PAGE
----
The report’s alleged account of W&L’s investigative process presents a worrying portrait of potentially un­just and possibly discriminatory school policy. John Doe was denied legal representation during the inves­tigation, part of the school’s new policy adopted from stricter Federal recommendations. During the evi­dence-accruing process, Administration purportedly ignored witnesses and testimony from John Doe and prevented him from viewing the exact nature of Jane Doe’s allegations. The investigation’s evidence selec­tively included quotations and facts, including a spliced quotation from Jane Doe: “I usually don’t have sex with someone I meet on the first night,” which strangely omits the second part of her statement, “but you are a really interesting guy.” The Administration attempted to convince John Doe to withdraw from the school, and even reached out to his student honor advocates to ask them to convince him as well. John Doe refused to depart, however, because he still believed in his own innocence.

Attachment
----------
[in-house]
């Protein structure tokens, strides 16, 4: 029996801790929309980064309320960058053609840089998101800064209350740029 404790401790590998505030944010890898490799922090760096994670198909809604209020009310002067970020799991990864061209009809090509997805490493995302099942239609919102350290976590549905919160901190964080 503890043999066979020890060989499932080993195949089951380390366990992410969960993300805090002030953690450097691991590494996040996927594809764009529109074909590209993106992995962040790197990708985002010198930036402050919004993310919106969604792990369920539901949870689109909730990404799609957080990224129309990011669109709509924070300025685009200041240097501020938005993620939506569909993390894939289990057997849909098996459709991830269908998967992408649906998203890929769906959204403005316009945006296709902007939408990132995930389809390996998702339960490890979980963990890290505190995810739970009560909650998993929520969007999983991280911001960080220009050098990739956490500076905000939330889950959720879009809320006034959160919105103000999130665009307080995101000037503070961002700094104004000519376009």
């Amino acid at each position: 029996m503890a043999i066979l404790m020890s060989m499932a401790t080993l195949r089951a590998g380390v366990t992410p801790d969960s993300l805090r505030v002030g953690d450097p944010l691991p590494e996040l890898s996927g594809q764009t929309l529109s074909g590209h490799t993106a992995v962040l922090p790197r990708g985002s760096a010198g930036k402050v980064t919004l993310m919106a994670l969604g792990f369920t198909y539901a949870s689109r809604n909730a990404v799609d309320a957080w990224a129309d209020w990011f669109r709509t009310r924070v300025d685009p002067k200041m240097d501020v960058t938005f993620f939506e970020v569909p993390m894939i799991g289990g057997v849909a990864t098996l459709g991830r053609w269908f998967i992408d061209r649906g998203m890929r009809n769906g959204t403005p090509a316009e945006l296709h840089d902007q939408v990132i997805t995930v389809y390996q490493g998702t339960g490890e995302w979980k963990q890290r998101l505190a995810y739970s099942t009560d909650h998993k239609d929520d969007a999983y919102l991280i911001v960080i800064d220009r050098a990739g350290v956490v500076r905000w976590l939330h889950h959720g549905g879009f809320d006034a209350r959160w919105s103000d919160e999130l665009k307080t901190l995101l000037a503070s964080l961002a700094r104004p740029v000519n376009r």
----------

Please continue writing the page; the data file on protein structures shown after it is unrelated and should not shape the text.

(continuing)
At a November 18 meeting, school Administration presented John Doe with a list of individuals considered for the Student Faculty Hearing Board (SFHB). He was asked if he had any reservations about its members, but he claims that he had no opportunity at that time to re­view the impartiality of its specific representatives. The list included W&L Professor David Novack, who has written academic pieces that indicate bias in sexual mis­conduct cases such as “Rape Nullification in the United States: A Cultural Conspiracy.” John Doe indicates that had he known of Professor Novack’s academic biases, he would have objected to Novack’s inclusion on the SFHB. However, John Doe was not given an opportu­nity to effectively evaluate the impartiality of his judges. The Administration next denied John Doe’s request to record the SFHB hearing on November 20, where Jane Doe was present. She was protected from John Doe during the hearing by both a physical barrier and limits to what questions the SFHB could ask her – if any ques­tions risked provoking her. John Doe claims that Jane Doe’s testimony contained many unchallenged incon­sistencies, at times referring to John Doe as “disrespect­ful, dishonorable, and “having treated her as though she were worthless,” but at other times calling him “smart, interesting, sweet, and genuinely interested in her.” John Doe’s Honor Advocates made two further requests for transparency on the events of the hearing, but Admin­istration denied both requests.